Rick talks about "At Home With Southern Culture On The Skids"
Rick talks with Kyle Meredith of WPFK and Consequence of Sound about horror movies, Slim Whitman, "At Home With Southern Culture On The Skids" and more
Southern Culture On The Skids - Cicada Rock 2020
Rick Miller of Southern Culture On The Skids Talks About His Danelectro
Live Stream of Southern Culture On The Skids in the studios of Paste Magazine in Atlanta - 11.6.19 .
Watch the band tripping out in the kudzu patch in our video of “GREY SKIES”.
Watch SCOTS raise their "Freak Flag" high! Live in-studio performance at KCSN
SCOTS recorded live in-studio on Halloween, October 31, 2016 at KCSN, Northridge, Los Angeles
SCOTS at the Savannah Stopover Music Festival
Jon Chattman was at the 5th Annual Savannah Stopover Music Festival March 5-7, 2015 and captured this exclusive performance of Freak Flag for The HuffPo and A-Sides Jon Chattman. Ths was filmed at the Stopover Artists' Lounge.
SCOTS in concert at Shakori Hills
Full length concert of SCOTS at Shakori Hills in beautiful, bucolic Chatham County NC.
Recorded for WUNC-TV's North Carolina channel June 2016.
SCOTS on "On Tour" from WHYY-TV
Features an interview with Rick and concert footage from October 2014 at the Sellersville Theatre 1894 in Sellersville PA.
Words & Music on WMOT NPR Live SessionsWatch this special edition of Words and Music with Southern Culture on the Skids who recorded 'At Home With Southern Culture on The Skids' during quarantine. See performances of "Call Me", "Run Baby Run" and "Let Me Make You Happy". Thanks to WMOT Roots Radio 89.5 FM Jessie Scott, and Val Hoeppner, for having us on Words & Music to chat and play some music. Watch and listen to the complete interview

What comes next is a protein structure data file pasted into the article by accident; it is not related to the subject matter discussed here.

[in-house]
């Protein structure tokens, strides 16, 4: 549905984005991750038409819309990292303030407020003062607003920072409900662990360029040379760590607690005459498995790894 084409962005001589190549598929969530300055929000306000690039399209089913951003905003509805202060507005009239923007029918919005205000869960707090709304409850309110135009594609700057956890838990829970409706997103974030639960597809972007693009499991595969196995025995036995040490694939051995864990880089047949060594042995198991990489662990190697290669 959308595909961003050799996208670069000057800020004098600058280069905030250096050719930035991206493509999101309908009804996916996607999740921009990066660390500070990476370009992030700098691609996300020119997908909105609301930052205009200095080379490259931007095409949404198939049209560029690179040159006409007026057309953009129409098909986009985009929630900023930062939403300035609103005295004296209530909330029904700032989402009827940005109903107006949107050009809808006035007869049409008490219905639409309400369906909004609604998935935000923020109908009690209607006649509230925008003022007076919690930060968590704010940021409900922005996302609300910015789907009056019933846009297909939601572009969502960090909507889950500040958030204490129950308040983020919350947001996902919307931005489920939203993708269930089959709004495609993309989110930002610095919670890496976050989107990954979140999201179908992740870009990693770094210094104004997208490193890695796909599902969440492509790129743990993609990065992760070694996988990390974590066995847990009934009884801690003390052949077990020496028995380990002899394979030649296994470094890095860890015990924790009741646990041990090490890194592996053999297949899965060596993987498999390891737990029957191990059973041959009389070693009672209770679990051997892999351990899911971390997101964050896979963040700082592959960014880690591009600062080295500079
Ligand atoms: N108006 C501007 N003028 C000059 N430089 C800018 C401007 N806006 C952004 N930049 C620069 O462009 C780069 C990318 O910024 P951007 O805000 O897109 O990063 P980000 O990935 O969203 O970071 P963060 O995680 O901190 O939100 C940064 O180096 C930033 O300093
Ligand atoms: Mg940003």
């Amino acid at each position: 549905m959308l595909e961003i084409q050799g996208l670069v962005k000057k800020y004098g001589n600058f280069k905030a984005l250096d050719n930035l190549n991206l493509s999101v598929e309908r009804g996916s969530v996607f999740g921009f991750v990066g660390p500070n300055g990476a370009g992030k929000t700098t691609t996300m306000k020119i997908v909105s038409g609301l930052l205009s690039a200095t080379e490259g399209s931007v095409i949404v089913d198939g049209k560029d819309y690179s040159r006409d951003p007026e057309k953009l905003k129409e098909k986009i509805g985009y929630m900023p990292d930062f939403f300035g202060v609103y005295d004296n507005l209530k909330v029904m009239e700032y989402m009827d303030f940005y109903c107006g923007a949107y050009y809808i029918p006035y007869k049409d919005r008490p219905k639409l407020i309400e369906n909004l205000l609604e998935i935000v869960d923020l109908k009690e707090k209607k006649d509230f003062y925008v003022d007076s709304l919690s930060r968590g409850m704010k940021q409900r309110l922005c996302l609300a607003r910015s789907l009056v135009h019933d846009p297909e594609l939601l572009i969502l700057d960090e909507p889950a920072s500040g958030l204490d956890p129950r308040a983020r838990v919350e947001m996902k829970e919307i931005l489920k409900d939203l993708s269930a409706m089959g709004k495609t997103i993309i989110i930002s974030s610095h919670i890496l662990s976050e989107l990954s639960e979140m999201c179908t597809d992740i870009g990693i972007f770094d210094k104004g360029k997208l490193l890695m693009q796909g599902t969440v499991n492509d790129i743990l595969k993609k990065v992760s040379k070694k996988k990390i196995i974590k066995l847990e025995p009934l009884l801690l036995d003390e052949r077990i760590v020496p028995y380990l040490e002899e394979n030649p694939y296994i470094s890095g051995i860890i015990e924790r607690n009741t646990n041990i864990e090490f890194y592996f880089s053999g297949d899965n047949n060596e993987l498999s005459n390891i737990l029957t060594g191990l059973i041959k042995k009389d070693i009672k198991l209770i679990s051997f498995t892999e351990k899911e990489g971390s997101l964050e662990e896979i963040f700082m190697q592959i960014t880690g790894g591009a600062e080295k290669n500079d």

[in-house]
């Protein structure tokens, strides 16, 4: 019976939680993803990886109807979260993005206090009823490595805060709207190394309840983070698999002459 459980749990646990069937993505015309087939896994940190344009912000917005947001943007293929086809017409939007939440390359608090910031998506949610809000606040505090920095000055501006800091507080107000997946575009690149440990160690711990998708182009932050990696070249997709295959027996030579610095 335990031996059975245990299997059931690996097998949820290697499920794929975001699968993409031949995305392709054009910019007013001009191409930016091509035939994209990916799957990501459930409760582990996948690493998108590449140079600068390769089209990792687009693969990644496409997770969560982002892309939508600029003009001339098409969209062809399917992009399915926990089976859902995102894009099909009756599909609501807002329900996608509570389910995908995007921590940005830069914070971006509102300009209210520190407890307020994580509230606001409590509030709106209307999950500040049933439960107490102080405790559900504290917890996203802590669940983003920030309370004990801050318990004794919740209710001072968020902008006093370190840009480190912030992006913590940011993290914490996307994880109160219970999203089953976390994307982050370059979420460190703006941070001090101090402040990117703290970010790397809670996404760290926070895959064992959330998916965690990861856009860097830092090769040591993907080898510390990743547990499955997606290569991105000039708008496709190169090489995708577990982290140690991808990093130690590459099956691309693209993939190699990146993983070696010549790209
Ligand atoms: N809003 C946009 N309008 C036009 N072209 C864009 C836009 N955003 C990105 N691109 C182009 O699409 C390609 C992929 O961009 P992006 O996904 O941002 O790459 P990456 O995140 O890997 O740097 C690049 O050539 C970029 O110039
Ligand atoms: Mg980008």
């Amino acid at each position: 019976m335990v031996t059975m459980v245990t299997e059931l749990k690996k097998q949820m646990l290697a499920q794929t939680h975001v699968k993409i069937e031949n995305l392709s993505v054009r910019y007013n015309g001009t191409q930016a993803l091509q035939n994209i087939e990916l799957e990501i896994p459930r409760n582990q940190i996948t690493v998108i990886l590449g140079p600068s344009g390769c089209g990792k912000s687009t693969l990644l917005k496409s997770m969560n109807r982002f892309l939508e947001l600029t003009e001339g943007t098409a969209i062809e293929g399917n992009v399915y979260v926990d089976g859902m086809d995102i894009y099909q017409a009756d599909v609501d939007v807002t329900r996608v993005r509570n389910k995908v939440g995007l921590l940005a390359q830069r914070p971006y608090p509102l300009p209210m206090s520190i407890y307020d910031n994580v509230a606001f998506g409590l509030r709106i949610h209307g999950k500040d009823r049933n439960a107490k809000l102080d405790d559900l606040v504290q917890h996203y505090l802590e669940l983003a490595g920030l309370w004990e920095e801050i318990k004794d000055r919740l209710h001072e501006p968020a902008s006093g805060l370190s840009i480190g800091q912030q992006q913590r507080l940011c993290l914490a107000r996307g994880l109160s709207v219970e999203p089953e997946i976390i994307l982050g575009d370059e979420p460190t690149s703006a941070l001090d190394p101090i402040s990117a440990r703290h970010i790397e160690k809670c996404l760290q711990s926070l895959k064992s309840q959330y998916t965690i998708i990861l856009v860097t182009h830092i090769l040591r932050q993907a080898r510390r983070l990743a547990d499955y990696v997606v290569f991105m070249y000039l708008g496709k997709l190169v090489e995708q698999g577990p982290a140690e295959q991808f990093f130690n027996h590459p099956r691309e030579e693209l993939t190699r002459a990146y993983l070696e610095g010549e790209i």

Live & Local on The Hill 97.9 WCHL & Chapelboro
Rick and Mary chat with Aaron Keck about “At Home With Southern Culture On The Skids”. Aaron spins a few of the new tunes from the record too. It is archived for your listening pleasure.
Check it out. Good conversation.
Sounds From the Superhighway KUPRHey folks, catch Rick chatting about his first car (a '69 El Camino, natch), music history, and more with Sal Treppiedi from the Sounds From The Superhighway on KUPR Radio in Placitas New Mexico. Hear the complete podcast
Fried Chicken Fun: Southern Culture on the Skids...Southern Culture On The Skids, known affectionately as SCOTS, has peppered a three-decade career with their own wild brand of rock ‘n’ roll culled from a cornbread mixture of styles and filtered through a parodied look at southern life... For 2018′s “Bootleggers Choice,” SCOTS revisited the two Geffen Records [Dirt Track Date, Plastic Seat Sweat]. Since the dissolution of the label, Miller had trouble regaining the original recordings of the now out of print albums. The songs have remained staples on the band’s tour setlist, but they’ve not had physical copies of the albums to sell to fans for some time.
So, they decided to pick 15 tracks from those albums and re-record them with the original producer, Mark Williams at The Kudzu Ranch. The only track on the new album that wasn’t re-recorded was “Camel Walk.” Before appearing on “Dirt Track Date,” “Camel Walk” was released on the 1992 EP “Santo! Sings,” by Athens’ Zontar Records. Miller had been sent the original recording, so they re-mastered it and put it on “Bootleggers Choice.”